On the way home, I decide to take a detour to Warren Wilson College, the site of her latest commission Like all her work, it is the stance and posture of this piece that suggest its emotional inspiration. Love and passion, acceptance and hope, pain and separation, rebirth and renewal are continuing themes that she indicates through heart imagery; cast glass forms in earthy reds that are vaguely reminiscent of that organ. In this one, I see the juxtaposition of glass within the circular steel framework as a metaphor for spiritual conflict. To my surprise, it gives me a sense of place and makes me feel … anchored.

If it weren’t so late, I’d stop at the wine store and buy a bottle of Dom and drive back up the mountain. On second thought, skip the champagne, I’d rather put up another sign—a quote from Zola: “If you ask me why I am here as an artist, I will tell you, I am here to live out loud.”

Sally Rogers earned her BFA from the College of Art and Design in Detroit, Michigan and an MFA in Glass, from Kent State University, in Kent Ohio, and in her former life, she was an Artist in Residence, at Penland School of Crafts in Penland North Carolina. Her work, which has been featured in numerous art publications, is in museums as well as private and corporate collections. A long list of public commissions includes a large-scale sculpture on the campus of Warren Wilson College. More complete information and examples of her sculpture can be found at: sallyrogers.net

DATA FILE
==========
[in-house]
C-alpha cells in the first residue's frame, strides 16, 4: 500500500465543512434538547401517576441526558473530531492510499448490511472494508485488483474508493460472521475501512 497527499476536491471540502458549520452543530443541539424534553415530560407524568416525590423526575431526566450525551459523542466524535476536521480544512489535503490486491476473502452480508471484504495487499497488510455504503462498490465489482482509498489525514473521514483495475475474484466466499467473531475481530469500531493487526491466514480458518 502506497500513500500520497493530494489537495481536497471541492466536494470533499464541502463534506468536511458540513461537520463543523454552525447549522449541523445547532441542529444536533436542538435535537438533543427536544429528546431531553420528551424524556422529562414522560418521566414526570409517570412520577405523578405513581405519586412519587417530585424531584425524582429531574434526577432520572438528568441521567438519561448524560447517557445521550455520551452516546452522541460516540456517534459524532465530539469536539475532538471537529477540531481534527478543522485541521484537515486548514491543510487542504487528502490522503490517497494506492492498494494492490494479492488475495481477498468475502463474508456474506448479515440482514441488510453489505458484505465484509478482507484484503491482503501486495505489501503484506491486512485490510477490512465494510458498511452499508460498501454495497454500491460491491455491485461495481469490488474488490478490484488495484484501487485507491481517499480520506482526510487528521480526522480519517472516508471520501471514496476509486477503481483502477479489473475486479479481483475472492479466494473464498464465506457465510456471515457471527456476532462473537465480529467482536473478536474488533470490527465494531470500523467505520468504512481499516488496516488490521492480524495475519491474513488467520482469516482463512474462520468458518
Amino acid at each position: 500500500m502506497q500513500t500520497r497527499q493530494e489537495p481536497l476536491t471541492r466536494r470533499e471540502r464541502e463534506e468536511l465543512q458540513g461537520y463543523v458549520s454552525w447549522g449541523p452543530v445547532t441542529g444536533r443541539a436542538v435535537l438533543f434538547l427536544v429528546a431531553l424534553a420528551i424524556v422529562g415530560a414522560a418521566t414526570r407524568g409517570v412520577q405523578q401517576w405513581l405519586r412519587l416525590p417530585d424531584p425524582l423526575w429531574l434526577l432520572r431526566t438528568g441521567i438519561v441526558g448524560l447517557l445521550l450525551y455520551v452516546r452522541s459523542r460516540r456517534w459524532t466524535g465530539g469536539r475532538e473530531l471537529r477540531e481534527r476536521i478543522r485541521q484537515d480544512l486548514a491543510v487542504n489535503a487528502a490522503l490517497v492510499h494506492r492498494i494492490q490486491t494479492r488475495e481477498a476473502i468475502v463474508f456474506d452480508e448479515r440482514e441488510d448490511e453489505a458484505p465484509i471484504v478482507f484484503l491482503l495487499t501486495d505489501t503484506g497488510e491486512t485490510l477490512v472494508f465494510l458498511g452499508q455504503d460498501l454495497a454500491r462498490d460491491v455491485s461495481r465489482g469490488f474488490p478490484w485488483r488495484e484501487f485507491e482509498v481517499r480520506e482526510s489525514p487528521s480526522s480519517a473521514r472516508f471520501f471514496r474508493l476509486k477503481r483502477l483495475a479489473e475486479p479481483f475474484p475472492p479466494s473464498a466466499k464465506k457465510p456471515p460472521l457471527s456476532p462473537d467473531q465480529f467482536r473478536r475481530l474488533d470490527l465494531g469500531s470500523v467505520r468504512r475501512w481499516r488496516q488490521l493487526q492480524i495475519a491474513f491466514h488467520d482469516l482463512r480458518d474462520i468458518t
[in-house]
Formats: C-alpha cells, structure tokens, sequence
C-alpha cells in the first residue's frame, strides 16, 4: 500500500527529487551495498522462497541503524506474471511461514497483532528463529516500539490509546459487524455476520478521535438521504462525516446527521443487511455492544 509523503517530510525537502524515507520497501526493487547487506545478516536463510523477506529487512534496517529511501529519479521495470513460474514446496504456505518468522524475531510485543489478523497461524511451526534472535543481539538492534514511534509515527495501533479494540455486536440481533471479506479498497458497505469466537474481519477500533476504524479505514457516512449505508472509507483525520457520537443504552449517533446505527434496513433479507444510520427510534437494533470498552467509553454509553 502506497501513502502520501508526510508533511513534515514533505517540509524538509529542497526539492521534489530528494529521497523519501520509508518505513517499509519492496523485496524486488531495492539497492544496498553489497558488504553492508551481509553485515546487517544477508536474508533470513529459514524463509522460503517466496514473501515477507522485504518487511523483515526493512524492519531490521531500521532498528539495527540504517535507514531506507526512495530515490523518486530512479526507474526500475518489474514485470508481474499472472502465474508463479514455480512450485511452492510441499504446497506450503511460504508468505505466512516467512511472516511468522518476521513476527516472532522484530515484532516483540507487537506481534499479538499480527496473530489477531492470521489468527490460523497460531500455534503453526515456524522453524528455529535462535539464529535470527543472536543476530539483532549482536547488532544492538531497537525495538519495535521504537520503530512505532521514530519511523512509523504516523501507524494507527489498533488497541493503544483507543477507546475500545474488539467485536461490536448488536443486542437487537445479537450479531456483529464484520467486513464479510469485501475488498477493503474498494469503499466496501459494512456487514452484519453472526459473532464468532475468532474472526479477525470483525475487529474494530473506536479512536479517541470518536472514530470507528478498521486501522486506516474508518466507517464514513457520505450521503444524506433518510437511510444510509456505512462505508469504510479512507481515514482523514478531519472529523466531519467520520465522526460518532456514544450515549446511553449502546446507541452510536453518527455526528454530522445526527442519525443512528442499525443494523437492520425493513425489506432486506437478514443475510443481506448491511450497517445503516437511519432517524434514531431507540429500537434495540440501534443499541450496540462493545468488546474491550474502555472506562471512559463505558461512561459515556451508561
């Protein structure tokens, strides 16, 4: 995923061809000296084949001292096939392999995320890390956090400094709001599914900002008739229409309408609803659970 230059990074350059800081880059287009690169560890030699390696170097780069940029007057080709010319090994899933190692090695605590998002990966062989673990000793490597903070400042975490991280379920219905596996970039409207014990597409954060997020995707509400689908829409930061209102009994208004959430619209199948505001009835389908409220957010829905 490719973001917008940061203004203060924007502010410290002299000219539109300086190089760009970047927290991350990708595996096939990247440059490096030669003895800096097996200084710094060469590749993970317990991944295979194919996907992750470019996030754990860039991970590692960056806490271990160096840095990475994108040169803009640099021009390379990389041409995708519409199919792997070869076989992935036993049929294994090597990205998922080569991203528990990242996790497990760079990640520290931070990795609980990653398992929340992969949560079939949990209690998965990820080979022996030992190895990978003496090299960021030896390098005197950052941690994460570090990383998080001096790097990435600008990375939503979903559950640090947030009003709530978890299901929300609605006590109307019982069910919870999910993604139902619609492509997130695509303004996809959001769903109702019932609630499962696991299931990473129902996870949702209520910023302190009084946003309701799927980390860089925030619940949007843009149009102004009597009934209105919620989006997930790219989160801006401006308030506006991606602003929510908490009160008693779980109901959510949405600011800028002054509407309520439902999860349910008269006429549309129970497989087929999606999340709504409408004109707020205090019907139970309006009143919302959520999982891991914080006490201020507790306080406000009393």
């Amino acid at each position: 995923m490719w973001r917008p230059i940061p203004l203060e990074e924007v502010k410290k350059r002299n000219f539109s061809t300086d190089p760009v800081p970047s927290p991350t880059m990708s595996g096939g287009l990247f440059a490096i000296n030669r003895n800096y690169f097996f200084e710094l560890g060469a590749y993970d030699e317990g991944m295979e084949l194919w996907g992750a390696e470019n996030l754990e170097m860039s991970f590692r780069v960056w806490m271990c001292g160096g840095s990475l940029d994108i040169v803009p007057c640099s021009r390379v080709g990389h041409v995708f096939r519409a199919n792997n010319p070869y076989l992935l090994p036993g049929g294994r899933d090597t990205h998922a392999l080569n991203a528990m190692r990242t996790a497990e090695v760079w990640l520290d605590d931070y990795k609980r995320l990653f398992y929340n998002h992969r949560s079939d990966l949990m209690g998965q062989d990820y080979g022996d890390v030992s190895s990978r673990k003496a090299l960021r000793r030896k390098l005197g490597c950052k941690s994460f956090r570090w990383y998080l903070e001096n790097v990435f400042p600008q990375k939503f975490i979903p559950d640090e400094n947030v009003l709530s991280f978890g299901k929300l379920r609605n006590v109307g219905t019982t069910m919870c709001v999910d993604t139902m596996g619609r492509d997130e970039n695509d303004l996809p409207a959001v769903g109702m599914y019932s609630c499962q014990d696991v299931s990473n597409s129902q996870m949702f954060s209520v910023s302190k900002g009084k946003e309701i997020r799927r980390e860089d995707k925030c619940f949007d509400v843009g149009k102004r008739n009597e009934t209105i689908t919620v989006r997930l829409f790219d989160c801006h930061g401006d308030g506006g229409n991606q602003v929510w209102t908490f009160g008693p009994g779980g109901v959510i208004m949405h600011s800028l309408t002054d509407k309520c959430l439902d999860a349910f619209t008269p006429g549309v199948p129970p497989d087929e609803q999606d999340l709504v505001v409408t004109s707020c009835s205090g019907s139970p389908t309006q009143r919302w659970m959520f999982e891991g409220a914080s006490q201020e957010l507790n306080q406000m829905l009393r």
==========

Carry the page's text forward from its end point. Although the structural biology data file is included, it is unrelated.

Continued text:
Her work is shown at:
Blue Spiral Gallery, Asheville North Carolina
Galerie Internationale du Verre, Biot France
Imago Galleries, Palm Desert Florida
Sandra Ainsley Gallery, Toronto, Ontario Canada

Arlene Winkler is a free lance financial writer who specializes in institutional finance. Her articles are published in financial trade journals all over the world. But don’t bother to GOOGLE her, they’re all credited to the executives who employ her. A former ad agency president and enthusiastic participant of life on the New York fast track, she moved to Asheville in 2002 with her sculptor husband, Robert Winkler. A mother of three, a grand mother of four, and the author of three screenplays she is dealing with her culture shock by writing a North/South novel under her own name.